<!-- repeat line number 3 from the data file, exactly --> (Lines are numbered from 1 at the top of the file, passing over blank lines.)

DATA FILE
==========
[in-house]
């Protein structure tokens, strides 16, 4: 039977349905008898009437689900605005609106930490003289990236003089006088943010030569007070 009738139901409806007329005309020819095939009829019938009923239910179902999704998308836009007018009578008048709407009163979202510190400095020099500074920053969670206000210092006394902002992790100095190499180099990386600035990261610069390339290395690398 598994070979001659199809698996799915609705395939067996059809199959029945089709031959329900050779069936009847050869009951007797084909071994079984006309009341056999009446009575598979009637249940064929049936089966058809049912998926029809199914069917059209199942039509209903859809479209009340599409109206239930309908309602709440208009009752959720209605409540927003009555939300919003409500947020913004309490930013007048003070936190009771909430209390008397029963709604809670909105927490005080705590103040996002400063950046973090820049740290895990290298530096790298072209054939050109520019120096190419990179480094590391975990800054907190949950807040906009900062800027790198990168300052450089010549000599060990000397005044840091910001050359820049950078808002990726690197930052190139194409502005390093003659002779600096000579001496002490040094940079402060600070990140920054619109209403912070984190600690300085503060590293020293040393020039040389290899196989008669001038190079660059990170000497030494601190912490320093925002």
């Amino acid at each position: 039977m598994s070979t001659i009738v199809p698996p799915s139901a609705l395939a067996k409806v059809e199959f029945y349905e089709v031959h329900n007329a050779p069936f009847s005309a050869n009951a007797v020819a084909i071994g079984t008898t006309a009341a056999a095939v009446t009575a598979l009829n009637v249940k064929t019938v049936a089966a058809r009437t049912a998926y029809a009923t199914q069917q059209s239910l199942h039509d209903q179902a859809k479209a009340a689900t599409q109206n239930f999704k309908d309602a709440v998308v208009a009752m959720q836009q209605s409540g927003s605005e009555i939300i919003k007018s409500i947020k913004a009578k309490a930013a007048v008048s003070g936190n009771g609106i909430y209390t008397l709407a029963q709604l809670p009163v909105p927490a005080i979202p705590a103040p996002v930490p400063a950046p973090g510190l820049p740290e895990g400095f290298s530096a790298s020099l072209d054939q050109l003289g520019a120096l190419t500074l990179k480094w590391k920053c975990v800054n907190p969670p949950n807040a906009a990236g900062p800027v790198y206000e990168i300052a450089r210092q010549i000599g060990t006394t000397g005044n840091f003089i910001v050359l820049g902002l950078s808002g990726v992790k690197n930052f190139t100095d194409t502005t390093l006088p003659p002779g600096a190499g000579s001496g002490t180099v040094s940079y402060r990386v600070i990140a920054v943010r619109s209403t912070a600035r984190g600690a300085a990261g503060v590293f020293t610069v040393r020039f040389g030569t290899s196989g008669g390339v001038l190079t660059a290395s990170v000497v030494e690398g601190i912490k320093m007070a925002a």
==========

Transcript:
């Amino acid at each position: 039977m598994s070979t001659i009738v199809p698996p799915s139901a609705l395939a067996k409806v059809e199959f029945y349905e089709v031959h329900n007329a050779p069936f009847s005309a050869n009951a007797v020819a084909i071994g079984t008898t006309a009341a056999a095939v009446t009575a598979l009829n009637v249940k064929t019938v049936a089966a058809r009437t049912a998926y029809a009923t199914q069917q059209s239910l199942h039509d209903q179902a859809k479209a009340a689900t599409q109206n239930f999704k309908d309602a709440v998308v208009a009752m959720q836009q209605s409540g927003s605005e009555i939300i919003k007018s409500i947020k913004a009578k309490a930013a007048v008048s003070g936190n009771g609106i909430y209390t008397l709407a029963q709604l809670p009163v909105p927490a005080i979202p705590a103040p996002v930490p400063a950046p973090g510190l820049p740290e895990g400095f290298s530096a790298s020099l072209d054939q050109l003289g520019a120096l190419t500074l990179k480094w590391k920053c975990v800054n907190p969670p949950n807040a906009a990236g900062p800027v790198y206000e990168i300052a450089r210092q010549i000599g060990t006394t000397g005044n840091f003089i910001v050359l820049g902002l950078s808002g990726v992790k690197n930052f190139t100095d194409t502005t390093l006088p003659p002779g600096a190499g000579s001496g002490t180099v040094s940079y402060r990386v600070i990140a920054v943010r619109s209403t912070a600035r984190g600690a300085a990261g503060v590293f020293t610069v040393r020039f040389g030569t290899s196989g008669g390339v001038l190079t660059a290395s990170v000497v030494e690398g601190i912490k320093m007070a925002a």